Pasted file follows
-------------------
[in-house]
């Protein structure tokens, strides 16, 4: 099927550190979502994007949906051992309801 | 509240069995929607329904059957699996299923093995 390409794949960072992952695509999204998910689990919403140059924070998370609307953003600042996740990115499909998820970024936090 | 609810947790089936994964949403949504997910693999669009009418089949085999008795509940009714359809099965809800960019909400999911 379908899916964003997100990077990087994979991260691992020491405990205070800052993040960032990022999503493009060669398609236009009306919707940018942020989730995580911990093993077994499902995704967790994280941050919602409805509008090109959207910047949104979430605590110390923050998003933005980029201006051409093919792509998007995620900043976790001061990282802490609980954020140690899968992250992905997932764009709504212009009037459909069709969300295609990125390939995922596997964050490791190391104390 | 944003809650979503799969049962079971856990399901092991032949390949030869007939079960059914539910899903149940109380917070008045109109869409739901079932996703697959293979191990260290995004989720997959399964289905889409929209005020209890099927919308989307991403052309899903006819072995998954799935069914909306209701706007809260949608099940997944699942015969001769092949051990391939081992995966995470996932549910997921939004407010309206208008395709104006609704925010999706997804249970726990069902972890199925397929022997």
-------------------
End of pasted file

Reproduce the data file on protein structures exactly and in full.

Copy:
[in-house]
């Protein structure tokens, strides 16, 4: 099927550190979502994007949906051992309801 | 509240069995929607329904059957699996299923093995 390409794949960072992952695509999204998910689990919403140059924070998370609307953003600042996740990115499909998820970024936090 | 609810947790089936994964949403949504997910693999669009009418089949085999008795509940009714359809099965809800960019909400999911 379908899916964003997100990077990087994979991260691992020491405990205070800052993040960032990022999503493009060669398609236009009306919707940018942020989730995580911990093993077994499902995704967790994280941050919602409805509008090109959207910047949104979430605590110390923050998003933005980029201006051409093919792509998007995620900043976790001061990282802490609980954020140690899968992250992905997932764009709504212009009037459909069709969300295609990125390939995922596997964050490791190391104390 | 944003809650979503799969049962079971856990399901092991032949390949030869007939079960059914539910899903149940109380917070008045109109869409739901079932996703697959293979191990260290995004989720997959399964289905889409929209005020209890099927919308989307991403052309899903006819072995998954799935069914909306209701706007809260949608099940997944699942015969001769092949051990391939081992995966995470996932549910997921939004407010309206208008395709104006609704925010999706997804249970726990069902972890199925397929022997």